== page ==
Bad money drives out good money, is a financial adage. The corresponding research adage might be “research hyperbole incentivizes more hyperbole”.
Software quality appears to be the most commonly studied problem in software engineering. The reason for this is that use of the term software quality imbues what is said with an aura of relevance; all that is needed is a willingness to assert that some measured attribute is a metric for software quality.
Using the term “software quality” to appear relevant is not limited to researchers; consultants, tool vendors and marketers are equally willing to attach “software quality” to whatever they are selling.
When reading a research paper, I usually hit the delete button as soon as the authors start talking about software quality. I get very irritated when what looks like an interesting paper starts spewing “software quality” nonsense.
The paper: A Family of Experiments on Test-Driven Development commits the ‘crime’ of framing what looks like an interesting experiment in terms of software quality. Because it looked interesting, and the data was available, I endured 12 pages of software quality marketing nonsense to find out how the authors had defined this term (the percentage of tests passed), and get to the point where I could start learning about the experiments.
While the experiments were interesting, a multi-site effort and just the kind of thing others should be doing, the results were hardly earth-shattering (the experimental setup was dictated by the practicalities of obtaining the data). I understand why the authors felt the need for some hyperbole (but 12-pages). I hope they continue with this work (with less hyperbole).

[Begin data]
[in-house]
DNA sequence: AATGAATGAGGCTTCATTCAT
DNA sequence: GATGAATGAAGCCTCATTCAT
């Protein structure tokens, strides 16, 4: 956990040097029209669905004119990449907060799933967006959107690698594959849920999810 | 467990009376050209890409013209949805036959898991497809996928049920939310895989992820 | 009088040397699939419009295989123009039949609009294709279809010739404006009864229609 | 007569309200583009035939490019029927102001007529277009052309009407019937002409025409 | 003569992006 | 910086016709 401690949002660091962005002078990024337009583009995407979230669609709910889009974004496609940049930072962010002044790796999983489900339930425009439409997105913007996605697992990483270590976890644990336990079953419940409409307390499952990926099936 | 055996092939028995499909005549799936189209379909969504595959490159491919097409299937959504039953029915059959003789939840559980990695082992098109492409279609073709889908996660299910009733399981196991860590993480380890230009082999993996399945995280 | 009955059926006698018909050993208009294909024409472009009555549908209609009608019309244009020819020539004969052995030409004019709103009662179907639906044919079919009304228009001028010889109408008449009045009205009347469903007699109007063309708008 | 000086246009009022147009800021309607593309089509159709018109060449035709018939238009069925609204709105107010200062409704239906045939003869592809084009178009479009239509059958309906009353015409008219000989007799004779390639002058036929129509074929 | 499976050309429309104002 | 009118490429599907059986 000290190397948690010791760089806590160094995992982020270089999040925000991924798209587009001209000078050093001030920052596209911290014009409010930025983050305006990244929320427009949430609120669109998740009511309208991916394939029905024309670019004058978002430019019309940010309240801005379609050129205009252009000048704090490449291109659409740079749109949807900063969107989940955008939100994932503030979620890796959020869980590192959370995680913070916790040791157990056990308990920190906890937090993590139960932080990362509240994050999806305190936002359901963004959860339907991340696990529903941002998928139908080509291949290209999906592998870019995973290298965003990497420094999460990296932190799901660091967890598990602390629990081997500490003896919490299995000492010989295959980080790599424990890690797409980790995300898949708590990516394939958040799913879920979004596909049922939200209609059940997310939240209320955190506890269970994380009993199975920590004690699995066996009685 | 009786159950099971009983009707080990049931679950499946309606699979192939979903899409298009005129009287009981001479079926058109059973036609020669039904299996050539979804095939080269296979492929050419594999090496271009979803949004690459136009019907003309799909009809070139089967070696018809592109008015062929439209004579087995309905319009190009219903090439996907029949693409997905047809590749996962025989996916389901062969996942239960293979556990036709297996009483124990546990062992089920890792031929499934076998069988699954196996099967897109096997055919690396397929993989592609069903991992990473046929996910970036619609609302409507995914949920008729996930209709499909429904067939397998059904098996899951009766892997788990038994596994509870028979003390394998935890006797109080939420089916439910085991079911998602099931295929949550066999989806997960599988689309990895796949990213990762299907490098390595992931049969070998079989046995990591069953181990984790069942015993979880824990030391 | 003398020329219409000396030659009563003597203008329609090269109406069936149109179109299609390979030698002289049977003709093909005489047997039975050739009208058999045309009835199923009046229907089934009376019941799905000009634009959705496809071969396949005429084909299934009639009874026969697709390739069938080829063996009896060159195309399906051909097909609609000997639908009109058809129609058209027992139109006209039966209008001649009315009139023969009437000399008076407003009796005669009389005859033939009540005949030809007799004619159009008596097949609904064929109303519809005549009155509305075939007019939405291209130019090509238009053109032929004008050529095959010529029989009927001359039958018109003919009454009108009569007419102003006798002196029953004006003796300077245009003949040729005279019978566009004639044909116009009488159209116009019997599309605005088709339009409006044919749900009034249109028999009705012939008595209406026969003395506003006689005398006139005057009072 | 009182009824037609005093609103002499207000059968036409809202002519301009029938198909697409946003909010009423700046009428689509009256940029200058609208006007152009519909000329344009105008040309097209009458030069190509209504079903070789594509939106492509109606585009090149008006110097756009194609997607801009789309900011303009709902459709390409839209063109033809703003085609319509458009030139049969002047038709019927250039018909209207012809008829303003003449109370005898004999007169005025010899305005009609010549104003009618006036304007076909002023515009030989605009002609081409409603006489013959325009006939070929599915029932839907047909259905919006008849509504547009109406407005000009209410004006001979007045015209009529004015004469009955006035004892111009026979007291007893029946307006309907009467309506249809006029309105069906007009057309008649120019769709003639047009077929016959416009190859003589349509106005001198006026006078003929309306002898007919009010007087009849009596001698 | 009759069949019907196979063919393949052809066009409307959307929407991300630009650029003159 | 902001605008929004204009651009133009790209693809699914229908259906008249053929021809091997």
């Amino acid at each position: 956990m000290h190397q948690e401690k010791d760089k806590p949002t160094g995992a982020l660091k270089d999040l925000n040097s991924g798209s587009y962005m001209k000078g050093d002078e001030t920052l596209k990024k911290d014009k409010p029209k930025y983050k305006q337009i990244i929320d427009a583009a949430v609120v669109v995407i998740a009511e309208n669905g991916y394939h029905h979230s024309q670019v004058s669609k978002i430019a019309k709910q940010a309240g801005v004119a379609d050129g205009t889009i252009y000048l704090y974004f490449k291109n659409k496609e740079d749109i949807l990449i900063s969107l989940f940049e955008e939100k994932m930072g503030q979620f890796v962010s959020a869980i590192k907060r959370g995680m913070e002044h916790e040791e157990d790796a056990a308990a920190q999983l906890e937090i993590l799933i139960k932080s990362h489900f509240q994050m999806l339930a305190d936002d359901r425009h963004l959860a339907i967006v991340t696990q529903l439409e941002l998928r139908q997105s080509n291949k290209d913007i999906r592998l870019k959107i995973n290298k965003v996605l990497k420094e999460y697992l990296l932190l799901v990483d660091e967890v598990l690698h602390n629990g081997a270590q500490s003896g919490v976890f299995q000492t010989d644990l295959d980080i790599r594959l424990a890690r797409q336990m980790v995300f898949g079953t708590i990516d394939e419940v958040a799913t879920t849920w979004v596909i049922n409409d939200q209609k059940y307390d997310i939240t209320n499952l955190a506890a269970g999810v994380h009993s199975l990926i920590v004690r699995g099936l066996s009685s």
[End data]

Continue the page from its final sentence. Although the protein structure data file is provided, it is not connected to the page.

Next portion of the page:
Anybody skimming the software engineering research literature will be dazed by the number and range of factors appearing to play a major role in software quality. Once they realize that “software quality” is actually a meaningless marketing term, they are back to knowing nothing. Every paper has to be read to figure out what definition is being used for “software quality”; reading a paper’s abstract does not provide the needed information. This is a nightmare for anybody seeking some understanding of what is known about software engineering.
When writing my evidence-based software engineering book I was very careful to stay away from the term “software quality” (one paper on perceptions of software product quality is discussed, and there are around 35 occurrences of the word “quality”).
People in industry are very interested in software quality, and sometimes they have the confusing experience of talking to me about it. My first response, on being asked about software quality, is to ask what the questioner means by software quality. After letting them fumble around for 10 seconds or so, trying to articulate an answer, I offer several possibilities (which they are often not happy with). Then I explain how “software quality” is a meaningless marketing term. This leaves them confused and unhappy. People have a yearning for software quality which makes them easy prey for the snake-oil salesmen.